The importance centered around a simple thing, he told The Sentinel: Cash.
"I tell them that a lot of [Spanish-speaking] players miss out on a lot of money because they don't get the publicity," Ledezma told The Sentinel. "Sportswriters aren't going to waste time with a guy who can't speak much English."
Ledezma could talk. The native of Venezuela had watched over clubhouses and players to that point for more than two decades, both as a trainer and as a clubhouse manager.
Ledezma's career in baseball began in 1972, as a trainer in the Expos system. He served there for six seasons, before moving to the Mariners and then the Pirates systems.
He stayed with the Pirates system through at least 1991. In between, he managed at Pittsburgh affiliates in Hawaii, Vancouver and Buffalo.
In 1988, he served as a trainer in the AAA All-Star Game. He also served as a trainer in the Venezuelan Winter League.
In June 1990, he looked after Buffalo player Scott Little, who appeared to have suffered a pinched nerve weightlifting, according to The Buffalo News.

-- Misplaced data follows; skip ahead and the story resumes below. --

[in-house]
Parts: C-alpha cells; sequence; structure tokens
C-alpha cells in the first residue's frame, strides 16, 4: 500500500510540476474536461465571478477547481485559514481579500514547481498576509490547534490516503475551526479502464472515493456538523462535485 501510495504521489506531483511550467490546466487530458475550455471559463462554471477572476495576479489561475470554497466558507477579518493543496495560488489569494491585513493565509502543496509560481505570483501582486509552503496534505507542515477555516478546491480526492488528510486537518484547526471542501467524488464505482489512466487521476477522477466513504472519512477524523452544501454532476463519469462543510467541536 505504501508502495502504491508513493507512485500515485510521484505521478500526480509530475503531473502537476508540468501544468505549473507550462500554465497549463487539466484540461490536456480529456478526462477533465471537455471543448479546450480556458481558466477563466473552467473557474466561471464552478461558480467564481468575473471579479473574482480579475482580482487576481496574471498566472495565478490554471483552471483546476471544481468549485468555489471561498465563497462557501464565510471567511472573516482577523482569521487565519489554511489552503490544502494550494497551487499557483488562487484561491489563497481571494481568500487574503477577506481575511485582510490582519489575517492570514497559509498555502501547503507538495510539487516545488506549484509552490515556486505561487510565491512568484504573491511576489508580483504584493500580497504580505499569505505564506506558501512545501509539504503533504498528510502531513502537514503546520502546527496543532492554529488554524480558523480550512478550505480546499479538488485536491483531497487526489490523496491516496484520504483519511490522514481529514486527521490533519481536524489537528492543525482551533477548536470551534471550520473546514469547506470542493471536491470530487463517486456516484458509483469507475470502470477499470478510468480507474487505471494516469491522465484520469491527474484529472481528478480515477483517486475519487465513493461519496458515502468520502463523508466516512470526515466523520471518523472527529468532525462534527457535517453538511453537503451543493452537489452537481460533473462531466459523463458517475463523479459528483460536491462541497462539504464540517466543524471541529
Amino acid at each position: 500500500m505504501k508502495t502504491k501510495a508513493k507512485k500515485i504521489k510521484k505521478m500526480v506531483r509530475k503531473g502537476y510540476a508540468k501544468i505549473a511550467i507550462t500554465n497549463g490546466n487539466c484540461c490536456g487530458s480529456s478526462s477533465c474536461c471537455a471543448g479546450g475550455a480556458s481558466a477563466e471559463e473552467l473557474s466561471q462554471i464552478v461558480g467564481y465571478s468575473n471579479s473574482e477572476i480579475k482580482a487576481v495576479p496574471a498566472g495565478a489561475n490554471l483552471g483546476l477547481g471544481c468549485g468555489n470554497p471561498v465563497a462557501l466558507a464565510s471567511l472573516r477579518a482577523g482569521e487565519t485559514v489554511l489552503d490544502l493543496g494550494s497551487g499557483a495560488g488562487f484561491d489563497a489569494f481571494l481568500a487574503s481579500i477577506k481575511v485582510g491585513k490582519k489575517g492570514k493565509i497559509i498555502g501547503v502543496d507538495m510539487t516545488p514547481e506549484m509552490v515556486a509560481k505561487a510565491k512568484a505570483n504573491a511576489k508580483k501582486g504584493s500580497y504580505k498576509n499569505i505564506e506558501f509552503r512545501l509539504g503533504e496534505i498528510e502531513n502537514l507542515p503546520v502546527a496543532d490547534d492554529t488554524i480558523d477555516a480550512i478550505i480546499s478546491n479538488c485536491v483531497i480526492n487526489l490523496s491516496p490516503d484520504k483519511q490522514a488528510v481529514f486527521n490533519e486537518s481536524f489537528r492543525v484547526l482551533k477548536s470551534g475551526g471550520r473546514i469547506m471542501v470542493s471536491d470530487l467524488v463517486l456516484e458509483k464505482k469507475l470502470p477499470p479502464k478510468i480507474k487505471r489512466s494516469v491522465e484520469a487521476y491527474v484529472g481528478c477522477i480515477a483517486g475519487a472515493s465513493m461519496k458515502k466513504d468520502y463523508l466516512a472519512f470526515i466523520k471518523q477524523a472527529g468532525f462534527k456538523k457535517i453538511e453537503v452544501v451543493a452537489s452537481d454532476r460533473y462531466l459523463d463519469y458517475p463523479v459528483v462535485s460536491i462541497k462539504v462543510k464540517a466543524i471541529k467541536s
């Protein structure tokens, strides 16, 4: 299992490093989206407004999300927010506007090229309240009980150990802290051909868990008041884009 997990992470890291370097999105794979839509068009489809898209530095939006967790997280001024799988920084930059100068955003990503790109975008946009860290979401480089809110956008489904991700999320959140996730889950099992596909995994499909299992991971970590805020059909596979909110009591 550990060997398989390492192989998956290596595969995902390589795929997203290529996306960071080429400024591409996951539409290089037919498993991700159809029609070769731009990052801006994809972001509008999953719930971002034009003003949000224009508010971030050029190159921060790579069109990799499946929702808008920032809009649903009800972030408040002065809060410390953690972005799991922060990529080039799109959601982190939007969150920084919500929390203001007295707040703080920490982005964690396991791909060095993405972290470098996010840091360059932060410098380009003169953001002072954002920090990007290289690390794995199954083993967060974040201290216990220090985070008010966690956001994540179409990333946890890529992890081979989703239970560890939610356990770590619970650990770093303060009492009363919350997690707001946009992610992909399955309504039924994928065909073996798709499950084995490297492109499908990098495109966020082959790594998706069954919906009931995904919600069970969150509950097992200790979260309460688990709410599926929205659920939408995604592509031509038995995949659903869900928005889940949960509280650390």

"We don't know what's going on because sometimes he feels good and sometimes he doesn't," Ledezma told The News. "There may be some infection in the nerve, but we'll just have to wait and see."
Ledezma then made the majors, first as a clubhouse manager with the Marlins and then with the Devil Rays. He made the switch in December 1997. He then continued as Tampa's clubhouse manager in 2001.
In 2006, he served as his home country's clubhouse manager for the World Baseball Classic.
- Buffalo News, June 24, 1990: Injury uncertainty continues for Herd's Burdick and Little
- Orlando Sentinel, Aug. 26, 1998: Talkin' beisbol
Made the Majors:1,161-36.1%-X
Never Made Majors:2,053-63.9%
5+ Seasons in the Majors: 481
10+ Seasons in the Minors:283